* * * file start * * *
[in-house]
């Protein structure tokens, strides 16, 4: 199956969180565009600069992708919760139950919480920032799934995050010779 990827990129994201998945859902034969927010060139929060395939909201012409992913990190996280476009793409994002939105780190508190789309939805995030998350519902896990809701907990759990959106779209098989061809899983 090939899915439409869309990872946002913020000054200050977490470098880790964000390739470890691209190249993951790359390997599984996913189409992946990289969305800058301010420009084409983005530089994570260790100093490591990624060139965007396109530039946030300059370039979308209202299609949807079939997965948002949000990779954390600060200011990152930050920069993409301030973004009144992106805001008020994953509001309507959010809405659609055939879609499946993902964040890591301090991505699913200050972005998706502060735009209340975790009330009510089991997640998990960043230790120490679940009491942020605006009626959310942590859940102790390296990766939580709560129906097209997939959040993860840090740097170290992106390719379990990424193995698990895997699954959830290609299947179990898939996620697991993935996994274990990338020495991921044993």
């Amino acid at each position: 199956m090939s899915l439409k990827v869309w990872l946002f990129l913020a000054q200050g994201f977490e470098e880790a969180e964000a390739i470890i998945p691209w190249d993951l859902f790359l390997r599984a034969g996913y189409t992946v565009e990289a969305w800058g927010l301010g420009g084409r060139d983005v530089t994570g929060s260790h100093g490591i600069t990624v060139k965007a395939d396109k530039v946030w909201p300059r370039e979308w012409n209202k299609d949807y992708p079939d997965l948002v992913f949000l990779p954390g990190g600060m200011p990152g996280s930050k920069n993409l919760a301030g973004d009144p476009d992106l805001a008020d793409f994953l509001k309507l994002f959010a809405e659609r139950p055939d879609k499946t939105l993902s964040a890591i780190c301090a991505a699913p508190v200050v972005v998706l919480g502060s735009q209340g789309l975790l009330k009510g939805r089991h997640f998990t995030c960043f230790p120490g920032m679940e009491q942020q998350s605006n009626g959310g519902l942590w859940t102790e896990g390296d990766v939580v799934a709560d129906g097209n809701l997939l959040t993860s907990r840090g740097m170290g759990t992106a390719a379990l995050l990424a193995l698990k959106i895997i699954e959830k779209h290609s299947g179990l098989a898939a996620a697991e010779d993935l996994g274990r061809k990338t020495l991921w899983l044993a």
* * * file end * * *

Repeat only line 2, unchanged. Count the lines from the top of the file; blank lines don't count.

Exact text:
């Protein structure tokens, strides 16, 4: 199956969180565009600069992708919760139950919480920032799934995050010779 990827990129994201998945859902034969927010060139929060395939909201012409992913990190996280476009793409994002939105780190508190789309939805995030998350519902896990809701907990759990959106779209098989061809899983 090939899915439409869309990872946002913020000054200050977490470098880790964000390739470890691209190249993951790359390997599984996913189409992946990289969305800058301010420009084409983005530089994570260790100093490591990624060139965007396109530039946030300059370039979308209202299609949807079939997965948002949000990779954390600060200011990152930050920069993409301030973004009144992106805001008020994953509001309507959010809405659609055939879609499946993902964040890591301090991505699913200050972005998706502060735009209340975790009330009510089991997640998990960043230790120490679940009491942020605006009626959310942590859940102790390296990766939580709560129906097209997939959040993860840090740097170290992106390719379990990424193995698990895997699954959830290609299947179990898939996620697991993935996994274990990338020495991921044993």